2022 broke the record for illicit on-chain transactions, setting aside criminal investigations of failed crypto companies such as FTX, Celsius, Three Arrows Capital, Terraform Labs and others. According to a January 12 report by Chainalysis, the total value of cryptocurrency received from illicit addresses reached $20.1 billion last year.
The figures are not final, as the measure of illicit transaction volume grows over time as analysts identify new addresses associated with criminal activity. Furthermore, it does not include proceeds from non-cryptocurrency crimes, such as drug trafficking and balance sheet funds from the aforementioned failed companies, which are now under investigation in various jurisdictions around the world.
At this point, the total value of $20.1 billion slightly exceeds the same measure in 2021 ($18 billion) by 10%. However, it still represents an all-time record and significantly exceeds (by 60%) the 2020 marker, which stands at USD 8,000 million.
These figures are explained by the fact that 44% of illicit transactions in 2022 correspond to sanctioned entities: Last year, the United States Office of Foreign Assets Control (OFAC) launched some of its “most ambitious” crypto-sanctions and difficult to apply. Sanctions-related transaction volumes increased so dramatically that they couldn’t even be included in the charts due to scaling issues. Chainalysis assesses this growth at the 10% million mark.
The report cites the example of the Garantex cryptocurrency exchange. The Russian platform continued to operate while listed on OFAC’s sanctions registry in April, hosting the bulk of sanctions-related transaction volume in 2022.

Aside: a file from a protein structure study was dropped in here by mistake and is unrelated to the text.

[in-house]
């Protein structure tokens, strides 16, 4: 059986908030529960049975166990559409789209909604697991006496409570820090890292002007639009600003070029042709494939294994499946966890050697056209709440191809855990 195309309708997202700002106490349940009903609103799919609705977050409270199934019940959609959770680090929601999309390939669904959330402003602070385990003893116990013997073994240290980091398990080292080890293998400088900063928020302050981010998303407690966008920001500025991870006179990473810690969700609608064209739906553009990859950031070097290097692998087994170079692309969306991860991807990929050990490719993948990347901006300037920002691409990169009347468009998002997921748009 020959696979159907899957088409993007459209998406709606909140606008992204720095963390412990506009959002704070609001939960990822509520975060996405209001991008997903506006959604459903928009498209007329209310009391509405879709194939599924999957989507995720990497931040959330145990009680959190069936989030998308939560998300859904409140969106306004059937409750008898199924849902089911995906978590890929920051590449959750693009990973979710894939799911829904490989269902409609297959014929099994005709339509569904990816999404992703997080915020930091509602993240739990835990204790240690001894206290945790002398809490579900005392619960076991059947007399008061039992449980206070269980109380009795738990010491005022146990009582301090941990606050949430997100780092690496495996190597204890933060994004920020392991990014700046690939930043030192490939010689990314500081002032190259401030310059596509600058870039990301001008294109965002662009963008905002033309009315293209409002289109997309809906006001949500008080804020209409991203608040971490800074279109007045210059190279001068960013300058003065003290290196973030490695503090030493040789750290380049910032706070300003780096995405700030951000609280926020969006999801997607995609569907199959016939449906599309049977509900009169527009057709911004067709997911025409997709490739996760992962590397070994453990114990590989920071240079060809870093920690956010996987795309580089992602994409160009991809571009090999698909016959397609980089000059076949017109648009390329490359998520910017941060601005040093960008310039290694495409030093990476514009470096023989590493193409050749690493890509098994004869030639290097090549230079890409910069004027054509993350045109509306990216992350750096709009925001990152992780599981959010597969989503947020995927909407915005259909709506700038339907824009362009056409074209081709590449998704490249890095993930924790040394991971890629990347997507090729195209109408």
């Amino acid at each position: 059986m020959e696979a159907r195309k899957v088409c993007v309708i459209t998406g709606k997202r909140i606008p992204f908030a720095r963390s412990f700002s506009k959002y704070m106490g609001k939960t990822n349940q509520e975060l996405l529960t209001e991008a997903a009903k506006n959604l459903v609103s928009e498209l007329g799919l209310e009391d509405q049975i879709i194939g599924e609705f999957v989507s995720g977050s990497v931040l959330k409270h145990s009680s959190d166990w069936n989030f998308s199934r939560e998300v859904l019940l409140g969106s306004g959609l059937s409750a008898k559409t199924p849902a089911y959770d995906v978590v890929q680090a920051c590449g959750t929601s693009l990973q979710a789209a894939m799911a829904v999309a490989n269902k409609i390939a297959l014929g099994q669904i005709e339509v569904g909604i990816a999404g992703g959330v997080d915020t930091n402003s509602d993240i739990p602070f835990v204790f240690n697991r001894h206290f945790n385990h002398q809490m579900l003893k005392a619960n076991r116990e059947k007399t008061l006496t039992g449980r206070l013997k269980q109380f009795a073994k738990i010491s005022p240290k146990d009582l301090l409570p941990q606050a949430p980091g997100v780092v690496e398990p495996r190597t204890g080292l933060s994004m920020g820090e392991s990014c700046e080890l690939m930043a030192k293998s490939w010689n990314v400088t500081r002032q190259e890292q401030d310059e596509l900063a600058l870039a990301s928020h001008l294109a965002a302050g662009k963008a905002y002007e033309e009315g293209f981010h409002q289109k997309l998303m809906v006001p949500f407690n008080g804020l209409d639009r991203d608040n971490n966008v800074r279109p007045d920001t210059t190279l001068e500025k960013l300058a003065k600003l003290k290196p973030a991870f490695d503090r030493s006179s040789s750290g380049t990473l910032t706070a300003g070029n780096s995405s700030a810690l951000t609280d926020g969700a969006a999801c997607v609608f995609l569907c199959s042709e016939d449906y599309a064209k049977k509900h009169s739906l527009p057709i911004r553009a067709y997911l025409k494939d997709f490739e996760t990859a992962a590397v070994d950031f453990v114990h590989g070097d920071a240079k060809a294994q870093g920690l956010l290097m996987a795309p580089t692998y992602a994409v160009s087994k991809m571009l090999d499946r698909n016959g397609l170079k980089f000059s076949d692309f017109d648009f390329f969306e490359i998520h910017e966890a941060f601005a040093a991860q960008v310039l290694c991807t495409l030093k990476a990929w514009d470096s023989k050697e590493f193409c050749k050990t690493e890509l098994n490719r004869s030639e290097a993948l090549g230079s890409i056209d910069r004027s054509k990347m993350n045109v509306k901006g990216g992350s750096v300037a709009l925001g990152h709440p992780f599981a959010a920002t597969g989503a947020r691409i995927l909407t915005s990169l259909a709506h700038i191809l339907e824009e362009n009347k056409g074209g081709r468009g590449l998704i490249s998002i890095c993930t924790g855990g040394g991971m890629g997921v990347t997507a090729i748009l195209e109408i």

As Eric Jardine, lead cybercrime research at Chainalysis, explained to Cointelegraph, the report counts wallets as “illicit” when they are part of a known illicit entity, such as a dark web marketplace or sanctioned platform. Personal or non-hosted wallets can be tagged as illicit if they have funds stolen in a hack. Nevertheless:
“If a personal/non-hosted wallet sent money to Tornado Cash after its designation, that wallet would not be tagged as illicit for that activity, but the transaction volume would be considered ‘illicit’ because it involves funds received by an illicit entity.”
In early January, the UK National Cyber Crime Unit launched a cryptocurrency unit to investigate cyber incidents in the UK involving the use of cryptocurrencies. This move aims to increase the focus of the application of crypto assets in the country amid the government’s call to eliminate “dirty money” in the country.
Clarification: The information and/or opinions expressed in this article do not necessarily represent the views or editorial line of Cointelegraph. The information presented here should not be taken as financial advice or investment recommendation. All investment and commercial movement involve risks and it is the responsibility of each person to do their due research before making an investment decision.